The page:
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Adams administration affairs already American amount answer appeared appointed attempt authority bill British brought Burr called carried CHAPTER character charge citizens claims commerce communicated conduct Congress Constitution continued course Court defense Democratic Directory doubt effect election England envoys established expressed fact Federal Federalists force foreign France French friends Gerry give given governor ground Hamilton hand House interest Jefferson judge lands late Legislature less letter majority March matter means measures ment minister natural necessary negotiation object obtained offered opinion opposition party passed peace persons political position present president proposed question reason received reference Republican resolution respect result secure seemed Senate sent session ships side South suggested taken Talleyrand territory thing tion treaty United vessels Virginia vote Washington whole XVII York
Page 189 - I will never send another minister to France without assurances that he will be received, respected, and honored as the representative of a great, free, powerful, and independent nation.
Page 145 - The liberty of the press is indeed essential to the nature of a free state ; but this consists in laying no previous restraints upon publications, and not in freedom from censure for criminal matter, when published. Every freeman has an undoubted right to lay what sentiments he pleases before the public ; to forbid this is to destroy the freedom of the press ; but if he publishes what is improper, mischievous, or illegal, he must take the consequence of his own temerity.
Page 418 - Mexican republic, conformably with what is stipulated in the preceding article, shall be incorporated into the union of the United States and be admitted at the proper time (to be judged of by the Congress of the United States...
Page 145 - But, to punish (as the law does at present) any dangerous or offensive writings, which, when published, shall, on a fair and impartial trial, be adjudged of a pernicious tendency, is necessary for the preservation of peace and good order, of government and religion, the only solid foundations of civil liberty.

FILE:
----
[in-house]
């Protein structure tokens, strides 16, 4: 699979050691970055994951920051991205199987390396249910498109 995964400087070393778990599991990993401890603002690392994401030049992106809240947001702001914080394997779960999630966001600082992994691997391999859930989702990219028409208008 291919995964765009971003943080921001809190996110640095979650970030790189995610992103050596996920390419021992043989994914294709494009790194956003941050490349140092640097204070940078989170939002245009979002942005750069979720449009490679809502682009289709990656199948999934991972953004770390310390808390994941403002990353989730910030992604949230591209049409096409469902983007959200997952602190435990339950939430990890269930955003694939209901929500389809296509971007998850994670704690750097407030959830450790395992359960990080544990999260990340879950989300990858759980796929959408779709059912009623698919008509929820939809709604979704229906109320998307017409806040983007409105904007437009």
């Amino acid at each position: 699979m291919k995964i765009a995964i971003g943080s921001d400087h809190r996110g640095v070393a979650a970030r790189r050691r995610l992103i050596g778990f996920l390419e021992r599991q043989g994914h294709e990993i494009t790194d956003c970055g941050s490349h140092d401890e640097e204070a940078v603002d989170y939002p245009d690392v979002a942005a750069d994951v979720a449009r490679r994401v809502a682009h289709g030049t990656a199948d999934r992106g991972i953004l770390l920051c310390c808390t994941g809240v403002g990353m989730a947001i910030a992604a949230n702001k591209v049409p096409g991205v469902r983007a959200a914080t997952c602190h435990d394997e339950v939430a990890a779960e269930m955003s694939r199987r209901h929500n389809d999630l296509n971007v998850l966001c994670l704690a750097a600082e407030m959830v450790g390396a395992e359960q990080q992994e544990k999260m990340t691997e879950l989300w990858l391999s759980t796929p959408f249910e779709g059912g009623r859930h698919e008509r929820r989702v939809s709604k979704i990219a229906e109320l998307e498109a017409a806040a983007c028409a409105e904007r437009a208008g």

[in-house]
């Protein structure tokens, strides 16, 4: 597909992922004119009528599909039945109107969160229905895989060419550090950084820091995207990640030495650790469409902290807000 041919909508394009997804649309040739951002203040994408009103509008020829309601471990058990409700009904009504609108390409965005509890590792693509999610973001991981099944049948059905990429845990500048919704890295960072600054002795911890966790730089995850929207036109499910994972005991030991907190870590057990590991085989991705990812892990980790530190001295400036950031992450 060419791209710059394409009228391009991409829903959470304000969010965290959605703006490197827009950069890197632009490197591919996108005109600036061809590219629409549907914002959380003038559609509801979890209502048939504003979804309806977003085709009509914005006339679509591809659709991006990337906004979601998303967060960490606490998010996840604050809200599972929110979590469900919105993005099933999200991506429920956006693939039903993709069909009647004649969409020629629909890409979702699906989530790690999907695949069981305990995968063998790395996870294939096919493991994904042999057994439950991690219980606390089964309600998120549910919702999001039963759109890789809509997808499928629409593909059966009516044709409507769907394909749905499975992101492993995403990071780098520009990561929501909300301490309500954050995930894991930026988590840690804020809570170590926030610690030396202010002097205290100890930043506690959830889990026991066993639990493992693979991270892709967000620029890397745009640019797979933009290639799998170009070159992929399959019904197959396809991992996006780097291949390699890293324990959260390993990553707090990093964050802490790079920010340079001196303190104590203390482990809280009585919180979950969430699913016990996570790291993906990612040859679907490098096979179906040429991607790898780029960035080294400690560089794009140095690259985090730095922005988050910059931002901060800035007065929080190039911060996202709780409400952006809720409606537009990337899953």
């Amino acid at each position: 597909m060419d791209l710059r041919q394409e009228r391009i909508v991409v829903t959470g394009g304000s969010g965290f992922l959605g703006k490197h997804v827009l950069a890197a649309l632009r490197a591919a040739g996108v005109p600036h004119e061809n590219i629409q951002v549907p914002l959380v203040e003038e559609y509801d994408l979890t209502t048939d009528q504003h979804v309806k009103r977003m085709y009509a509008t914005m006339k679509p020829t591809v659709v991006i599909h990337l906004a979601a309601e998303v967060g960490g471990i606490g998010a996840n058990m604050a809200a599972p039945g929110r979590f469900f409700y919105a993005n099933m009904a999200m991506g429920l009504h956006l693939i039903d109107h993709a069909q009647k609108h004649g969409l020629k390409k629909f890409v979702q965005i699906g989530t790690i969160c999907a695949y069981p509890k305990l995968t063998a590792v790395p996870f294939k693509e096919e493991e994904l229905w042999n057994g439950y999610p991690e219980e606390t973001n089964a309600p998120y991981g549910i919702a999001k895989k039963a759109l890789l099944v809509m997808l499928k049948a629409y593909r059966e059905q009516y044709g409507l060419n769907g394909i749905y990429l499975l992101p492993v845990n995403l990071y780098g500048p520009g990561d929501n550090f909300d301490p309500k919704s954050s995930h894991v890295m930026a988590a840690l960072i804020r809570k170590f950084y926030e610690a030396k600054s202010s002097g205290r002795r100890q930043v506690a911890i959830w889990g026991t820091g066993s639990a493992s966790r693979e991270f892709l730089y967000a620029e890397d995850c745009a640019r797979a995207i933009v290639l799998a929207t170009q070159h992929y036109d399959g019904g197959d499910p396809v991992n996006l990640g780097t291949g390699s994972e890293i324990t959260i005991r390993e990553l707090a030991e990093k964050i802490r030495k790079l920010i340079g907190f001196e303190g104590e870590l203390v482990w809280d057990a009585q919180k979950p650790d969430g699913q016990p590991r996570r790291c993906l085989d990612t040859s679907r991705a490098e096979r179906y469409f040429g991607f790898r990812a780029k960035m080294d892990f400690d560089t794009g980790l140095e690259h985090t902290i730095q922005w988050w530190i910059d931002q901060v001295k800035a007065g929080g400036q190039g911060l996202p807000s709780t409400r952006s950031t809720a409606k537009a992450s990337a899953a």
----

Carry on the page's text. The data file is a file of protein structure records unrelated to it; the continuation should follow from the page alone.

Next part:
Page 38 - Such is the amiable and interesting system of government (and such are some of the abuses to which it may be exposed) which the people of America have exhibited to the admiration and anxiety of the wise and virtuous of all nations, for eight years, under the administration of a citizen, who, by a long course of great actions, regulated by prudence, justice, temperance, and fortitude, conducting a people inspired with the same virtues, and animated with the same ardent patriotism and love of liberty,...
Page 39 - If a preference, upon principle, of a free republican government, formed upon long and serious reflection, after a diligent and impartial inquiry after truth ; if an attachment to the Constitution of the United States, and a conscientious determination to support it, until it shall be altered by the...
Page 242 - States are parties, as limited by the plain sense and intention of the instrument constituting that compact; as no further valid than they are authorized by the grants enumerated in that compact; and that, in case of a deliberate, palpable, and dangerous exercise of other powers not granted by the said compact, the States, who are parties thereto, have the right and are in duty bound to interpose for arresting the progress of the evil, and for maintaining within their respective limits the authorities,...
Page 239 - That the government created by this compact was not made the exclusive or final judge of the extent of the powers delegated to itself; since that would have made its discretion, and not the Constitution, the measure of its powers; but that, as in all other cases of compact among parties having no common judge, each party has an equal right to judge for itself, as well of infractions, as of the mode and measure of redress.
Page 197 - ... to bring them, or either of them, into contempt or disrepute ; or to excite against them, or either or any of them, the hatred of the good people of the United States...
Page 278 - Government is the exclusive judge of the extent of the powers delegated to it, stop nothing [short] of despotism — since the discretion of those who administer the government, and not the Constitution, would be the measure of their powers: That the several states who"' -'formed that instrument being sovereign and independent, have the unquestionable right to judge of the infraction; and, That a Nullification by those sovereignties, of all unauthorized acts done under color of that instrument is...